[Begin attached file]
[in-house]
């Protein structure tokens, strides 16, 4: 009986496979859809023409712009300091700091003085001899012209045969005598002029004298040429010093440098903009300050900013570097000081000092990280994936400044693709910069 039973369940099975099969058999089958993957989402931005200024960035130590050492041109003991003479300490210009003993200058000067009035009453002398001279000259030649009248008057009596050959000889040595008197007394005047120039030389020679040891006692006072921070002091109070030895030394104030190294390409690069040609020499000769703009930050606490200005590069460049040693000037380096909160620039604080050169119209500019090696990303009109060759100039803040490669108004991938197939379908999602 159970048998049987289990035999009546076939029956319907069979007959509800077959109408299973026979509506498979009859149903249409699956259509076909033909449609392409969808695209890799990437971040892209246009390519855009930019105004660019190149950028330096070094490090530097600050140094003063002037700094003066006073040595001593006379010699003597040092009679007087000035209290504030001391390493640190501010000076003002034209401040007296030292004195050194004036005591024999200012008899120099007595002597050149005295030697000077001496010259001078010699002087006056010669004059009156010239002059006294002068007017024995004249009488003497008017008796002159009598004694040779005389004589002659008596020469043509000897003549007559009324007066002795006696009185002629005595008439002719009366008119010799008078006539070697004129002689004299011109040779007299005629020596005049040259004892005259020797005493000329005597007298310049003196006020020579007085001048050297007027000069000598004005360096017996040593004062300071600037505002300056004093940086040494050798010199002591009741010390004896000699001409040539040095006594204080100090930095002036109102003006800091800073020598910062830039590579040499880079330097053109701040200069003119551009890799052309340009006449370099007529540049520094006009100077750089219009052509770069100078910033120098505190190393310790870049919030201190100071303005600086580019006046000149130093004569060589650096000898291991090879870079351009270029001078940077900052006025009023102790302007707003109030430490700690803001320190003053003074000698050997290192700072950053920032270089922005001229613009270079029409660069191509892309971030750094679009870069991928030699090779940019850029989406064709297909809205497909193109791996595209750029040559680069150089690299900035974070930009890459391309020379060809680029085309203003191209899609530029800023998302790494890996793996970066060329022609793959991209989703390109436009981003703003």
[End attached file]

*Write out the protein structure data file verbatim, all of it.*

[in-house]
């Protein structure tokens, strides 16, 4: 009986496979859809023409712009300091700091003085001899012209045969005598002029004298040429010093440098903009300050900013570097000081000092990280994936400044693709910069 039973369940099975099969058999089958993957989402931005200024960035130590050492041109003991003479300490210009003993200058000067009035009453002398001279000259030649009248008057009596050959000889040595008197007394005047120039030389020679040891006692006072921070002091109070030895030394104030190294390409690069040609020499000769703009930050606490200005590069460049040693000037380096909160620039604080050169119209500019090696990303009109060759100039803040490669108004991938197939379908999602 159970048998049987289990035999009546076939029956319907069979007959509800077959109408299973026979509506498979009859149903249409699956259509076909033909449609392409969808695209890799990437971040892209246009390519855009930019105004660019190149950028330096070094490090530097600050140094003063002037700094003066006073040595001593006379010699003597040092009679007087000035209290504030001391390493640190501010000076003002034209401040007296030292004195050194004036005591024999200012008899120099007595002597050149005295030697000077001496010259001078010699002087006056010669004059009156010239002059006294002068007017024995004249009488003497008017008796002159009598004694040779005389004589002659008596020469043509000897003549007559009324007066002795006696009185002629005595008439002719009366008119010799008078006539070697004129002689004299011109040779007299005629020596005049040259004892005259020797005493000329005597007298310049003196006020020579007085001048050297007027000069000598004005360096017996040593004062300071600037505002300056004093940086040494050798010199002591009741010390004896000699001409040539040095006594204080100090930095002036109102003006800091800073020598910062830039590579040499880079330097053109701040200069003119551009890799052309340009006449370099007529540049520094006009100077750089219009052509770069100078910033120098505190190393310790870049919030201190100071303005600086580019006046000149130093004569060589650096000898291991090879870079351009270029001078940077900052006025009023102790302007707003109030430490700690803001320190003053003074000698050997290192700072950053920032270089922005001229613009270079029409660069191509892309971030750094679009870069991928030699090779940019850029989406064709297909809205497909193109791996595209750029040559680069150089690299900035974070930009890459391309020379060809680029085309203003191209899609530029800023998302790494890996793996970066060329022609793959991209989703390109436009981003703003």